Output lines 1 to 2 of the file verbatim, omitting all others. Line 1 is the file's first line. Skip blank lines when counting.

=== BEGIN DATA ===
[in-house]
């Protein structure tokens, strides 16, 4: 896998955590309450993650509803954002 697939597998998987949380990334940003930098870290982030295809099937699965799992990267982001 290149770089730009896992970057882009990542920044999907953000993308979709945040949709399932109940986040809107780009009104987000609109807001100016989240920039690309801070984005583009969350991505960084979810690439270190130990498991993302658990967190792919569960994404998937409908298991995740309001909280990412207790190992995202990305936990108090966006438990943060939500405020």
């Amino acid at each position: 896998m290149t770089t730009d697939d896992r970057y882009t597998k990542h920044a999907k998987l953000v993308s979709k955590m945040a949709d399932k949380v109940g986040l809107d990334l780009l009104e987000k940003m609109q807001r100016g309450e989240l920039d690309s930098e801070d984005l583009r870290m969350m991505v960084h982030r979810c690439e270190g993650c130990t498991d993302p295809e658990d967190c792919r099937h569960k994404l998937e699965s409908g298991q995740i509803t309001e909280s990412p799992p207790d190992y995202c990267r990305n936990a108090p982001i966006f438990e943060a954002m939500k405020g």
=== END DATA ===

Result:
[in-house]
């Protein structure tokens, strides 16, 4: 896998955590309450993650509803954002 697939597998998987949380990334940003930098870290982030295809099937699965799992990267982001 290149770089730009896992970057882009990542920044999907953000993308979709945040949709399932109940986040809107780009009104987000609109807001100016989240920039690309801070984005583009969350991505960084979810690439270190130990498991993302658990967190792919569960994404998937409908298991995740309001909280990412207790190992995202990305936990108090966006438990943060939500405020």